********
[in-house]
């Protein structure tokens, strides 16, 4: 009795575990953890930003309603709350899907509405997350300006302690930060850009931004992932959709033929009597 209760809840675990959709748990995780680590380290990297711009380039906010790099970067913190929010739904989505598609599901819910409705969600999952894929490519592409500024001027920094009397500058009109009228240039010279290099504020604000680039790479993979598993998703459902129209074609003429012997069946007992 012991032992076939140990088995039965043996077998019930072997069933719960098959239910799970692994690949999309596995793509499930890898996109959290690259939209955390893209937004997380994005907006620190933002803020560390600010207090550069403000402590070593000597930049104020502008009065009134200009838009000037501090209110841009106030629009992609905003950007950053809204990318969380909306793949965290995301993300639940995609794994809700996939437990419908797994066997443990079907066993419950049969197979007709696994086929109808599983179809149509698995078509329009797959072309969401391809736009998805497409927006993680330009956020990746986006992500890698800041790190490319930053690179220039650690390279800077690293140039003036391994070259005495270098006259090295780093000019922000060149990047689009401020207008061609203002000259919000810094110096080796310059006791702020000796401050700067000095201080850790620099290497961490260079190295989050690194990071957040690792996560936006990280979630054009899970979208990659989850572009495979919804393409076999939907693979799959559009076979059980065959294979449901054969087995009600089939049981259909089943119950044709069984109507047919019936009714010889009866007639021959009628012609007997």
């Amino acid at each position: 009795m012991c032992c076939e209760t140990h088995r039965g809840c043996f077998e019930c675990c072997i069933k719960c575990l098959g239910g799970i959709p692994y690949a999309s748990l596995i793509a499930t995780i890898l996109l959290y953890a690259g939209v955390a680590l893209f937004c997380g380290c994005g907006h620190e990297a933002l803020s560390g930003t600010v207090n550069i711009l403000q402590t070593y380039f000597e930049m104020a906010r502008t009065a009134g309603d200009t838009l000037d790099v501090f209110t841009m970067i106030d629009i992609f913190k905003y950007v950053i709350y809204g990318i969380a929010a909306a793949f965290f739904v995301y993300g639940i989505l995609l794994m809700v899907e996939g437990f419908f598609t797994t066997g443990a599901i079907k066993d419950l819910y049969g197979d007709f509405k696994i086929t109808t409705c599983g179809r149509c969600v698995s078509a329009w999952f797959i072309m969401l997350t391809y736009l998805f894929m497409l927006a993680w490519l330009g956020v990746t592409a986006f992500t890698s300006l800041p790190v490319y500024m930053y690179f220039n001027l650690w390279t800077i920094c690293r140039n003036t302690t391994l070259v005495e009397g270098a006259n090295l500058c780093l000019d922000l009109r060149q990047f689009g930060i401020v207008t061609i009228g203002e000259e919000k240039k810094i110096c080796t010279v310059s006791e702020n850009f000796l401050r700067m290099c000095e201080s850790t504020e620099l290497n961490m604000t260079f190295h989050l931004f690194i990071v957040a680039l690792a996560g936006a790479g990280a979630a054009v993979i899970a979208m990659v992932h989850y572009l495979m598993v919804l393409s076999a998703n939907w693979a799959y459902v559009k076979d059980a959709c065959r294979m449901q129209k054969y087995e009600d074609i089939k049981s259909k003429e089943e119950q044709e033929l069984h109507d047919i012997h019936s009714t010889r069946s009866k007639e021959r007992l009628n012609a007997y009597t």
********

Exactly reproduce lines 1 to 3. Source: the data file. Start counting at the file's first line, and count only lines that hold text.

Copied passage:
[in-house]
């Protein structure tokens, strides 16, 4: 009795575990953890930003309603709350899907509405997350300006302690930060850009931004992932959709033929009597 209760809840675990959709748990995780680590380290990297711009380039906010790099970067913190929010739904989505598609599901819910409705969600999952894929490519592409500024001027920094009397500058009109009228240039010279290099504020604000680039790479993979598993998703459902129209074609003429012997069946007992 012991032992076939140990088995039965043996077998019930072997069933719960098959239910799970692994690949999309596995793509499930890898996109959290690259939209955390893209937004997380994005907006620190933002803020560390600010207090550069403000402590070593000597930049104020502008009065009134200009838009000037501090209110841009106030629009992609905003950007950053809204990318969380909306793949965290995301993300639940995609794994809700996939437990419908797994066997443990079907066993419950049969197979007709696994086929109808599983179809149509698995078509329009797959072309969401391809736009998805497409927006993680330009956020990746986006992500890698800041790190490319930053690179220039650690390279800077690293140039003036391994070259005495270098006259090295780093000019922000060149990047689009401020207008061609203002000259919000810094110096080796310059006791702020000796401050700067000095201080850790620099290497961490260079190295989050690194990071957040690792996560936006990280979630054009899970979208990659989850572009495979919804393409076999939907693979799959559009076979059980065959294979449901054969087995009600089939049981259909089943119950044709069984109507047919019936009714010889009866007639021959009628012609007997």
């Amino acid at each position: 009795m012991c032992c076939e209760t140990h088995r039965g809840c043996f077998e019930c675990c072997i069933k719960c575990l098959g239910g799970i959709p692994y690949a999309s748990l596995i793509a499930t995780i890898l996109l959290y953890a690259g939209v955390a680590l893209f937004c997380g380290c994005g907006h620190e990297a933002l803020s560390g930003t600010v207090n550069i711009l403000q402590t070593y380039f000597e930049m104020a906010r502008t009065a009134g309603d200009t838009l000037d790099v501090f209110t841009m970067i106030d629009i992609f913190k905003y950007v950053i709350y809204g990318i969380a929010a909306a793949f965290f739904v995301y993300g639940i989505l995609l794994m809700v899907e996939g437990f419908f598609t797994t066997g443990a599901i079907k066993d419950l819910y049969g197979d007709f509405k696994i086929t109808t409705c599983g179809r149509c969600v698995s078509a329009w999952f797959i072309m969401l997350t391809y736009l998805f894929m497409l927006a993680w490519l330009g956020v990746t592409a986006f992500t890698s300006l800041p790190v490319y500024m930053y690179f220039n001027l650690w390279t800077i920094c690293r140039n003036t302690t391994l070259v005495e009397g270098a006259n090295l500058c780093l000019d922000l009109r060149q990047f689009g930060i401020v207008t061609i009228g203002e000259e919000k240039k810094i110096c080796t010279v310059s006791e702020n850009f000796l401050r700067m290099c000095e201080s850790t504020e620099l290497n961490m604000t260079f190295h989050l931004f690194i990071v957040a680039l690792a996560g936006a790479g990280a979630a054009v993979i899970a979208m990659v992932h989850y572009l495979m598993v919804l393409s076999a998703n939907w693979a799959y459902v559009k076979d059980a959709c065959r294979m449901q129209k054969y087995e009600d074609i089939k049981s259909k003429e089943e119950q044709e033929l069984h109507d047919i012997h019936s009714t010889r069946s009866k007639e021959r007992l009628n012609a007997y009597t």